Growing up in a Digital Age
Growing up in a digital age, it’s hard to avoid getting caught up in the need to constantly be connected to society. With all the various forms of social media that exist today such as Facebook, Instagram and Twitter, we are constantly exposed to a slew of advertisements and posts from our friends and family that keep us updated on their lives through these different platforms.This is a great way to keep in touch with people, stay updated on what’s going on in the world and keep yourself in the loop with what’s “in”. We have the whole world at our fingertips! To a young person, this is extremely appealing. We never have to go a second with out our loved ones, and we are always informed on the latest trending topic.
There are, however, many down sides to growing up surrounded by all of this constant exposure to society, especially as an adolescent girl. The media shows us photos of skinny models, which gives us an unrealistic portrayal of what our bodies should look like. We are constantly forced to compare ourselves to people posting photos that put their best foot forward. For example, we’ve all seen the person who is constantly updating us on their weight loss progression or posting photos with long captions about how their significant other is the most amazing person in the world.
Although seemingly harmless, this can all be very detrimental to our body image, self esteem and overall happiness. Social media, advertisements specifically, reflect the idea of a patriarchal society that women’s bodies are objects meant to be displayed for all to judge. Women are taught at a young age to be preoccupied with how they look and are under the impression that their worth is based on their beauty. It further encourages gender roles, that are detrimental to the development of any child. Adolescents are at a point in their lives where they are exploring their genders and sexuality. Putting pressure on them to act and look a certain way may leave them in a position where they are uncomfortable expressing who they truly are.
Not only are young girls hard on themselves for not looking like the women they see in advertisements, but their peers are hard on them as well. Social media platforms make it easier for people to criticise their peers without feeling guilty, and with no consequences. Cyber bullying has become a very prevalent issue in the lives of adolescents today, and can be extremely detrimental to the psychological well-being of victims. Adolescents are very easily influenced by the ideas of their peers, which makes it extra difficult for them to simply brush these things off and move on. This is a time in their development when thy are fragile and require support and empowerment, not negativity and hurtful criticism.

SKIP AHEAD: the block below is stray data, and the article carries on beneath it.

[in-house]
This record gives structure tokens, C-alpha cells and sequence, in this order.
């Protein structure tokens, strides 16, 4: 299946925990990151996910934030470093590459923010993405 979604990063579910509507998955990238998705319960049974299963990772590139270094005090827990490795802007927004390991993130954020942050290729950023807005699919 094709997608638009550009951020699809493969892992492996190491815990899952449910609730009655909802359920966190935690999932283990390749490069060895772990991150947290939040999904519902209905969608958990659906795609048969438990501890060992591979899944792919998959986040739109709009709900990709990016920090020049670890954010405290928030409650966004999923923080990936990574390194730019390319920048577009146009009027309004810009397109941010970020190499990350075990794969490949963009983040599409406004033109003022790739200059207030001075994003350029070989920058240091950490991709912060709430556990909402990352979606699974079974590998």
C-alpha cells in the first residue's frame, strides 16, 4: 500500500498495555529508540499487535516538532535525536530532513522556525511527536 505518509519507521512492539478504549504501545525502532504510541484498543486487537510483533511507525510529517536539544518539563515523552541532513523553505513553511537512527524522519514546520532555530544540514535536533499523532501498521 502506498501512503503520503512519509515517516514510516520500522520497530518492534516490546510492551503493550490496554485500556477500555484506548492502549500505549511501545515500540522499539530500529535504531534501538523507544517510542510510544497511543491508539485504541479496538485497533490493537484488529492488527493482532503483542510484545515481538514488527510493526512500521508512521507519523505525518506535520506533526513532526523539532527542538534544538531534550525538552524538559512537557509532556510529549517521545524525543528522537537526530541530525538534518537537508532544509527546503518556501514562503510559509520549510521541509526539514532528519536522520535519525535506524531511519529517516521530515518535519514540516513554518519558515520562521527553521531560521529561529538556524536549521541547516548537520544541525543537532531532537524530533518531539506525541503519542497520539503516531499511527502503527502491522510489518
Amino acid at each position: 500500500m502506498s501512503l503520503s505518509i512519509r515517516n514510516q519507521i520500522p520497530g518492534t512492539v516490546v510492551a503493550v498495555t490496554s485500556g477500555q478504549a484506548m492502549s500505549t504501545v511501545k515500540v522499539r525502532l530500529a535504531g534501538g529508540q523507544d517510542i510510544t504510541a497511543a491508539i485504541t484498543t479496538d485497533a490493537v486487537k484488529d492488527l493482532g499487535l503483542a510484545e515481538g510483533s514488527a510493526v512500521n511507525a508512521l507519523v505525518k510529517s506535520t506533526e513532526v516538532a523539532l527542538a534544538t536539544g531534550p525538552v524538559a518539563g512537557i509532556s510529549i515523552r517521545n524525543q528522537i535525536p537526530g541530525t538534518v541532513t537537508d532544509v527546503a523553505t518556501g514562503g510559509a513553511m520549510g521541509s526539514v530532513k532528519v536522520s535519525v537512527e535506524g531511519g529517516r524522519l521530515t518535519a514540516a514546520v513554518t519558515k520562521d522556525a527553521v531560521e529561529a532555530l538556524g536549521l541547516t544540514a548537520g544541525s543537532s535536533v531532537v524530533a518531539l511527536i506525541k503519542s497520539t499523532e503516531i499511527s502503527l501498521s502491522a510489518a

Cyber bullying and advertisements are not the only ways that social media wounds the self esteem of adolescents. An overuse of social media tends to leave us with a sense of loneliness. Constantly looking at posts of friends showing you all of the cool things they’re up to can leave us feeling down and left out. This brings us to FOMO- or fear of missing out. FOMO may seem like a silly concept to an adult who is not constantly immersed in social media, but to the younger population it is very real. Social media often leaves us feeling as if we are not doing enough with our lives, or like we don’t have enough friends. It can give us the idea that we have to do certain things in order to fit in or have a good time, even if it is an activity we may not want to take part in in the first place. FOMO, in itself, is a form of indirect peer pressure. Social media also forms opportunity for unnecessary fights and misunderstandings that would have no way of existing without the technology that we have today. This puts added stress on top of the stress that already exists from being a female adolescent in general.
As a parent, it may be difficult to address this issue to our daughters, as technology is not something we all grew up with. It also may be difficult for teenagers to express their difficulties regarding social media and growing up in general to their parents. For this reason, it is important to create an open and honest relationship with your teen in order to create a safe environment for them to share their problems. It is essential not to brush off or make light of their feelings, as what they are experiencing is very real to them. Instead, practice empathy and try to understand and relate to where they are coming from.
Empower and encourage them. Build up their self esteem. Show them that they are important and most importantly that they are loved unconditionally.
To that end The elbowroom is proud to announce the launch of a new course to help our daughters. We plan to empower young women with self love, self-esteem, body confidence, a healthy view of sexuality and the importance of consent. Girls United starts Saturday September 10th.